Nepalese women are making a big difference to their communities in New Zealand and back in Nepal.
They are working hard to change village societies for the better and their efforts are being noticed.
Dr Jagamaya Shrestha-Ranjit won an award recently in Auckland from the New Zealand Nepal Society.
Her work, as a registered nurse, advocate, researcher and nursing lecturer at AUT, was recognised at this year’s ‘Nari Shakti, or Women Power’ Award ceremony.
“In Nepalese it means women empowerment and kindly recognises the education programme and advocacy for our community.
“Many women come as dependent on husband or as parents dependent on children here,” she said.
“I believe in inclusiveness and I think we do need to focus more on those who can’t come forward.”
In 2005, she and her husband, Dr Nabin Ranjit, and two sons, Niraj and Suraj, migrated to New Zealand to secure a better education for her boys.
But Jagamaya grew up in a small remote village called Six Number Budhabare, Dhankuta in eastern Nepal.
“It’s a very small village,” she said. “When I was starting my schooling sending girls to school wasn’t common practice.”
Back then, her parents prioritised education and it involved hour-long walks to and from the small local school where she was one of just a few girls attending.
“It was a bit challenging sometimes to keep pace with male students,” she jokes. “I continued - until I finished year 10.”
She went on to secondary school and then attained her Bachelor Degree in Nursing at Tribhuvan University’s Maharajgunj Nursing Campus.
“I was the only child so that is probably why I got to go to school,” she said.
“It was tough to finish secondary school at that time. I luckily managed to complete high school and go to the science biology campus in eastern Nepal.”
Jagamaya married young. Her husband is from Kathmandu.
“I moved and changed my area of study from science to nursing.”
Jagamaya’s subsequent PhD study in New Zealand examined the effectiveness of primary health care services for minority refugee women here.
The award from the New Zealand Nepal Society recognised her many and invaluable contributions to Nepalese communities here.
Recently she was also involved in initiating the New Zealand Nepal Women's Health & Fitness Programme.
She led a feasibility study that aims to co-design and implement a socio-culturally appropriate group exercise programme for promoting health and wellbeing of minority Asian migrant women in New Zealand.
Jagamaya has also returned to Nepal to work with women there.
There are now many more women's empowerment initiatives in that country and it's changing the dynamics of rural communities.
Through zero interest business loans and other initiatives women are earning money to help their families and communities.
And this helps them to become more confident and outspoken.
The initiatives are even credited with reducing instances of domestic violence because women in poor families are bringing in much needed money, easing financial pressure and helping women feel more self-respect.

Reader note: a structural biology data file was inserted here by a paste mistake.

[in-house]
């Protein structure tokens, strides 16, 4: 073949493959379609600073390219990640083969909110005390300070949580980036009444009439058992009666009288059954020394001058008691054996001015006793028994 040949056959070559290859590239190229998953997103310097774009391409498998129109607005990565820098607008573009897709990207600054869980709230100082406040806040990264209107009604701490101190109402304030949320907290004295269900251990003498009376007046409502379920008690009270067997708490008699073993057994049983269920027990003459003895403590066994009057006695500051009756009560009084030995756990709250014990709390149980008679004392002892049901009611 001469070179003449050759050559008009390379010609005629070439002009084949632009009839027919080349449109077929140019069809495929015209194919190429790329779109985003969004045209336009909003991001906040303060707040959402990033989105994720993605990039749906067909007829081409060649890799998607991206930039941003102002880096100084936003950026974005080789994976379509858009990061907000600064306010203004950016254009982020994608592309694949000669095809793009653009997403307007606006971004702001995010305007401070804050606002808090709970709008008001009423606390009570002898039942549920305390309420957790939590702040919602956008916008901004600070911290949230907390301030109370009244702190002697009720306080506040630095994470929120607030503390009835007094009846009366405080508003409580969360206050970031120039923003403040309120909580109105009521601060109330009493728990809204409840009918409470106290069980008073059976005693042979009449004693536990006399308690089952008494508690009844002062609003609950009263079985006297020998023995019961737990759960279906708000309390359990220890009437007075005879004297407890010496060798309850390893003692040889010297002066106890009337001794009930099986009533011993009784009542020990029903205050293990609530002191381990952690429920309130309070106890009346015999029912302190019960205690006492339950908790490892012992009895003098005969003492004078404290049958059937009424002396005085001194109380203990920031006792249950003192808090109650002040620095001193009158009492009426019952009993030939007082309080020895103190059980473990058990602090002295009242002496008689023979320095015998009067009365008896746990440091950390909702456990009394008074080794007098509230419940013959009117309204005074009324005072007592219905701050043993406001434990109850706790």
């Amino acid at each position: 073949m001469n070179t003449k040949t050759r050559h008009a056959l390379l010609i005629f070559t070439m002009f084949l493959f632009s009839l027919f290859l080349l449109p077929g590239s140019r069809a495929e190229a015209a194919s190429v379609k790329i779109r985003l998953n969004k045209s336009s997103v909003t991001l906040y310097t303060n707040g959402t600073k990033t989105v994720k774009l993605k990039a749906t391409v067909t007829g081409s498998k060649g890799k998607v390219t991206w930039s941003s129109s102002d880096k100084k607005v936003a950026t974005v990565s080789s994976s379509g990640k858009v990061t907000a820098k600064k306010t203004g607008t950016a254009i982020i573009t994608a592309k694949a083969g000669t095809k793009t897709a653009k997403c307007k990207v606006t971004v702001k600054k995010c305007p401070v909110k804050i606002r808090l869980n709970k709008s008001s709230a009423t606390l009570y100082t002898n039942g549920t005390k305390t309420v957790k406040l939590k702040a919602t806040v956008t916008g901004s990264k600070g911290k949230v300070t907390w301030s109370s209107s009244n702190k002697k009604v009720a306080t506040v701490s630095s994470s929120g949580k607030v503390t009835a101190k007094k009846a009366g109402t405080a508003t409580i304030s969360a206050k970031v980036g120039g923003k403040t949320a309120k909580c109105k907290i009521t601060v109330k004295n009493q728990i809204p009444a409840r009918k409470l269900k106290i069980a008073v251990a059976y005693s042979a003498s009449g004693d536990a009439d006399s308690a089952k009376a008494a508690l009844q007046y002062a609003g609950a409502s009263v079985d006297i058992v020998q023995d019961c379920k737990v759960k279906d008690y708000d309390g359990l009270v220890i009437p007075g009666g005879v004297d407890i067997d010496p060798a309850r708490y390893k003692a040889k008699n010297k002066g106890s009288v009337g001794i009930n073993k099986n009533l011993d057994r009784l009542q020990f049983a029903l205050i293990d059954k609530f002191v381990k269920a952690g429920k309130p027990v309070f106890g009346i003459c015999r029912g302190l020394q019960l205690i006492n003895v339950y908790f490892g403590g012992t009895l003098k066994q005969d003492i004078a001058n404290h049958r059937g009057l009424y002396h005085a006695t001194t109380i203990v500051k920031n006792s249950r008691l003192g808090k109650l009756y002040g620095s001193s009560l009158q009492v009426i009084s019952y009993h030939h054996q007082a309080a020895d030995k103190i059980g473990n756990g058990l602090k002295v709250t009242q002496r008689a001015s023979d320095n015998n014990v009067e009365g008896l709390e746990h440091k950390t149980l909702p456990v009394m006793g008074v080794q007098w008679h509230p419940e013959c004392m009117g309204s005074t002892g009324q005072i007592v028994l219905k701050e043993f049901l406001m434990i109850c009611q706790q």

In the far north of Nepal, Ghandruk is a popular village stopover for trekkers.
Here the Annapurna Conservation Area Project [ACAP] works with the local community on a range of projects including the Mothers' Group. Most of the money these women raise comes from selling purified water to the local hotels, using equipment donated by a New Zealander.
Eight of the women spoke about how the group had changed their lives.
“They were friends before but after they got involved they got very best friends,” explained ACAP’s Tek Gurung, who helped translate the women’s group conversation.
Some used to be so painfully shy they seldom left the family home let alone speak to other people.
But through the group, they have found their voice and confidence and they aren't trapped in the home just doing housework any longer.
Instead these women are doing much more and have invested much of the money they earn in improving the main steep route up to the village life, cleaning up rubbish and ridding Ghandruk of cannabis plants.
“The waste management, they initiated it. They used to conduct clean-up campaigns and the other is the trail. Most of the trail has been constructed by them – like the slated steps,” said Tek.
“The water station not only gives them income but they are proud they ban the water bottle in the area and this has helped keep the village clean.”
Removing cannabis from the village was very important to the women as they felt that drugs were having a devastating impact on their young people.
“Because the young generation have drugs and marijuana drugs available everywhere within the village, the women destroyed the marijuana trees."
Over three days, a huge campaign involving police and other community groups, go out and get rid of the marijuana trees in and around the village.
"Not only to stop kids from drugs but also to bring harmony in the village,” said Tek.
The women also talked about the strength they have found in working together as a group, and the pleasure they take in each other’s friendship.
This women’s group believe they are setting an example for their daughters, who will grow up to have more options than they do.
“They weren’t able to introduce themselves a few years ago. They were like prisoners inside the house."
"But now after ACAP came here they gave them lots of training and empowerment and now [they are] involved in lots of activities,” said Tek.
This kind of cultural change has taken some time.
But these women, and others like them around Nepal and here in New Zealand, are finding their voices and ultimately leading by example for their daughters and granddaughters.
*Lynn Freeman travelled to Nepal courtesy of a grant from the Asia NZ Foundation.